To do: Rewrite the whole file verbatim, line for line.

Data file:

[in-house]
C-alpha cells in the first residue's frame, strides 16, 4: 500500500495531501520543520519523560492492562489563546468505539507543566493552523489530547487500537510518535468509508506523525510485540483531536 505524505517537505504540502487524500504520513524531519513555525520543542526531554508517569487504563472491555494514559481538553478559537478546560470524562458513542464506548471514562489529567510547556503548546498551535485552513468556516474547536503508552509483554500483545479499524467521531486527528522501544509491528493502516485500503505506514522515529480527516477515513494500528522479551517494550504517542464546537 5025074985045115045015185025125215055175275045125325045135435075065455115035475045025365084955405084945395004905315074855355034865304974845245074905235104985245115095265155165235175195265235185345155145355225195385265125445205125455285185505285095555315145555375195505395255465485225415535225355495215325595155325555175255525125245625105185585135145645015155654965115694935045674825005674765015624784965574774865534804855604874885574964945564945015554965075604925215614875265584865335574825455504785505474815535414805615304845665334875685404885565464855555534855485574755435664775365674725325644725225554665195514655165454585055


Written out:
[in-house]
C-alpha cells in the first residue's frame, strides 16, 4: 500500500495531501520543520519523560492492562489563546468505539507543566493552523489530547487500537510518535468509508506523525510485540483531536 505524505517537505504540502487524500504520513524531519513555525520543542526531554508517569487504563472491555494514559481538553478559537478546560470524562458513542464506548471514562489529567510547556503548546498551535485552513468556516474547536503508552509483554500483545479499524467521531486527528522501544509491528493502516485500503505506514522515529480527516477515513494500528522479551517494550504517542464546537 5025074985045115045015185025125215055175275045125325045135435075065455115035475045025365084955405084945395004905315074855355034865304974845245074905235104985245115095265155165235175195265235185345155145355225195385265125445205125455285185505285095555315145555375195505395255465485225415535225355495215325595155325555175255525125245625105185585135145645015155654965115694935045674825005674765015624784965574774865534804855604874885574964945564945015554965075604925215614875265584865335574825455504785505474815535414805615304845665334875685404885565464855555534855485574755435664775365674725325644725225554665195514655165454585055